Crop tops for men. Button-ups for women. Gender-neutral underwear. In the Year of Our Lord 2022, it’s obvious more than ever before that fashion is for everybody. For too long our country, as well as various societies around the globe, have clung to unquestioned constructs that limit the possibilities of fashion. But folks like Harry Styles, Janelle Monáe, and many others, especially those within the trans and non-binary communities, have shown us the fabulousness of wearing what you want, when you want—no matter society’s arbitrary standards or gender designations for clothing.
Though the Pandora’s box of fashion continues to crack open more every day, there’s still a long way to go. At Inclusive Guide, we’re well aware that the better, more welcoming fashion world we envision won’t emerge overnight. Individuals may choose to flout societal expectations and express themselves in beautiful ways, but the fact remains that most retailers and fashion designers have work to do to make their clothing options more inclusive and accessible to all. We offer the following short and informal guide so that businesses may start to think about incorporating inclusivity into their practices and decision-making.
Carry a range of sizes to accommodate all body types.
Ever found a cute top at a store, but it’s not in your size or it just doesn’t fit right? It’s frustrating! Sure, you can go to a tailor, but that costs extra time and money most folks don’t have. And that doesn’t account for those who need to size up their clothes. Carrying an assortment of tall sizes and XL options (and that means the 4Xs, too!) would not only make customers happy but also benefit a company’s bottom line—indeed, the average woman in the United States wears a size 16, which is roughly equivalent to a 1X.
However, this doesn’t mean maintaining the status quo of only offering plus sizes for clothes that are dark, loose-fitting, or overall drab in appearance; everybody deserves to feel sexy regardless of body type. And if you’ve been to any brick-and-mortar retailers recently, you might have noticed the plus-size section off to the side, not integrated with the rest of the clothing options. That ain’t cool. All clothing sizes, from petite to 5X and larger, should be both available and easily accessible within stores.
Rethink gendered displays and marketing.
In a perfect world, clothes wouldn’t be gendered, period. There’s nothing inherently feminine about a dress or masculine about a suit. Yet, like public restrooms, clothing displays at practically every retailer are separated into men’s and women’s sections. This setup alienates trans and non-binary customers, as well as those who may be gender-nonconforming and simply want to don a different style. Collapsing the gender divide across both brick-and-mortars and online retailers honors the diversity of gender expression while also reaching a market of LGBTQ+ individuals often disregarded as consumers with buying power.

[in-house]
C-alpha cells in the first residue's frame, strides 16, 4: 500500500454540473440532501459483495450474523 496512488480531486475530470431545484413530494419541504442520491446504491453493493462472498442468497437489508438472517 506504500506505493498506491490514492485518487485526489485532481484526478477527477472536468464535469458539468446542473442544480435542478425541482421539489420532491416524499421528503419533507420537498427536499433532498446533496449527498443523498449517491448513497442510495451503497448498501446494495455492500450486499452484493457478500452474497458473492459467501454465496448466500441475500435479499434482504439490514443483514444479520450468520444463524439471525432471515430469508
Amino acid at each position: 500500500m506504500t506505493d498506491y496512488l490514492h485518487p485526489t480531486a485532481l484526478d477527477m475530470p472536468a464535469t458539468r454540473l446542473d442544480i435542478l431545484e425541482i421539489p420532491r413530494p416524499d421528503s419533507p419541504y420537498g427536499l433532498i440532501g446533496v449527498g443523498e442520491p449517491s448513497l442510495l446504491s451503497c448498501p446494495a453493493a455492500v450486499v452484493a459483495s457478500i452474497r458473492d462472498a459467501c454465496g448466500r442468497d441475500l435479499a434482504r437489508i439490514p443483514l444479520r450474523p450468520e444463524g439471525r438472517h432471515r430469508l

Because the gender binary is so ingrained within society, it may not be possible for a store to go completely gender-free in its clothing displays. If this is the case, a business should at least emphasize in marketing efforts that its products are available for all. A bigger step would be hiring gender-diverse models to showcase clothing options. And there are always gender-neutral items for businesses to carry, such as TomboyX underwear or Phluid Project makeup.
Provide options for disabled individuals—or offer to tailor their purchases for free.
Clothing for disabled people is often referred to as adaptive and usually entails alterations made after a garment is already produced. Inclusive fashion, however, should be the reverse—clothes designed from the outset with disabled individuals in mind. While these garments are, unfortunately, only beginning to gain traction within the fashion world, businesses can support disabled folks by offering what inclusive options are available, such as Care + Wear, which features designs with chest port access, or Friendly Shoes, which sells Parkinson’s-focused footwear.
If not possible to carry these items, a business could provide their disabled customers with free tailoring services. Because every person’s body is different, some off-the-rack options, no matter how they were designed, might not fit certain individuals’ needs. In this case, tailoring might be the only option, but disabled people shouldn’t be required to bear the financial burden of altering their clothes, especially when the fashion industry has overlooked—and still overlooks—disability in clothing design. This isn’t a perfect solution, but in the absence of available (and affordable) options, the least a business can do is demonstrate to disabled customers that it cares about their needs and is willing to support them however it can.
Inclusive fashion requires a major shift in existing business models. Clothes should be available, accessible, and ultimately comfortable for all people, not a narrow set of individuals often represented by models of European descent with slim bodies. A few steps toward inclusivity on the business end include carrying a range of sizes, rethinking gendered clothing displays, and offering garments for disabled individuals (or providing disabled customers with free tailoring services in the absence of such items). These steps don’t capture the entirety of what must be done to make the fashion industry inclusive, of course, but they’re a start.
We hope you support us in our journey to promote inclusive fashion across brick-and-mortar stores and online retailers. Know of a business making strides in inclusive fashion? Leave a review today on the Inclusive Guide at inclusiveguide.com.